In the case of a true CJV, each party was responsible for making its own contributions to the venture, paying its own taxes on profit derived from the venture and bearing its own liability for risks and losses. In contrast, a legal person CJV, the more prevalent form today, shares more of the characteristics of an EJV. The true CJV is rare today as few investors are willing to entertain the prospect of unlimited liability and the rest of this discussion only refers to legal person CJVs.
To know more, the whole issue is available (after a free subscription) on China Briefing website with others archives
For more information on China’s legal and tax issues or to ask for professional advices in related matters, please write to info@dezshira.com

Legal and financial Due Diligence Legal and financial Due Diligence(0)

If you fail to do so, your entire China business may be at risk. Some of the basics you can actually do yourself ? other investigation may require professional assistance.

Due diligence can also extend to forensic accounting on a partners? books, as well as political risk and other issues, especially if the JV is sizable. However, this is unlikely to worry most SME JVs and may not be necessary for a simple production unit. Again, take advice.

Some potential partners may interpret such enquiries as intrusive, or infer that you do not believe them. If they are keen to close a deal quickly, they may try to skirt round such issues. This part of the negotiation process therefore needs to be handled with patience and some sensitivity. However, reliable and serious partners will understand your need, and that of your foreign parent, for these issues to be confirmed. Indeed, if they are doing their job properly, they should also require similar disclosure and transparency from you.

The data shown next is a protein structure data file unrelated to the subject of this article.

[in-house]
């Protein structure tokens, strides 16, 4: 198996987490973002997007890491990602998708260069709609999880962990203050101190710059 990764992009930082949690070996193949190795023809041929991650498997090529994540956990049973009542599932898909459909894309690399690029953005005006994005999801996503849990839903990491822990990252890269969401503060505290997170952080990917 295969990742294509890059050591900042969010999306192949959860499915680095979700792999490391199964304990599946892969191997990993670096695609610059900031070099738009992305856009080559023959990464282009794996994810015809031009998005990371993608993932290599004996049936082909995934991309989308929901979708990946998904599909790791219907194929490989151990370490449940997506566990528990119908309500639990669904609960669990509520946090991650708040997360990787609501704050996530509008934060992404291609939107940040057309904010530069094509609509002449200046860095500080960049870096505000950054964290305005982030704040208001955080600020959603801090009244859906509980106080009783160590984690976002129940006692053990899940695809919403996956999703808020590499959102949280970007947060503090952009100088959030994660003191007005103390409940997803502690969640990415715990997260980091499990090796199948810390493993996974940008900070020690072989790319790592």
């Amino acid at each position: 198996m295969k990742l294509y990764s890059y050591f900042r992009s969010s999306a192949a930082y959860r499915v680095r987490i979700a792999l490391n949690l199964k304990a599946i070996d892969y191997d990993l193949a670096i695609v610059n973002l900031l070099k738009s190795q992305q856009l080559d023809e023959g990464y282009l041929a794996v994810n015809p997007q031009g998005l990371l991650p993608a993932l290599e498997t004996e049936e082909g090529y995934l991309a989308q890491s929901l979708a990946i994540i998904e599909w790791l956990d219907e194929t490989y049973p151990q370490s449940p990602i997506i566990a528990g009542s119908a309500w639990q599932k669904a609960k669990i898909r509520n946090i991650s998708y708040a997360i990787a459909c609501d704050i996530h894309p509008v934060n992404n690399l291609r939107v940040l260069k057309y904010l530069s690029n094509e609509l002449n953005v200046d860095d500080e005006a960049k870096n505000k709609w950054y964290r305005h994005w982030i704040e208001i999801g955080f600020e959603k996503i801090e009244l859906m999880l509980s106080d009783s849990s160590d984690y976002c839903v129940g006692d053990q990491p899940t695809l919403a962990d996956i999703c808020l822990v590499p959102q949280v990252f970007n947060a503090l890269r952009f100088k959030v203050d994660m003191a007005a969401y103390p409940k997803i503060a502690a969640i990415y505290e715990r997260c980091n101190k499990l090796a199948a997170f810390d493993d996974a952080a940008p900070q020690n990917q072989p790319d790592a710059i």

The bottom line here is ? take your time, know what you are getting into, and if you are uncomfortable, go elsewhere. Don?t be rushed.

Business licence

Details of who is actually who in the Chinese company, and details of their limited liability must be obtained.

Ask for a copy of their business licence. It will list (in Chinese) details of the legally responsible person (Legal Representative), the registered address, the amount of registered capital (which is also the limited liability) and the period of the licence. This basic information should be checked off against what you know. If there are any discrepancies, ask the reasons why. Sometimes the answer may be quite reasonable ? on other occasions it may alert you to potential difficulties.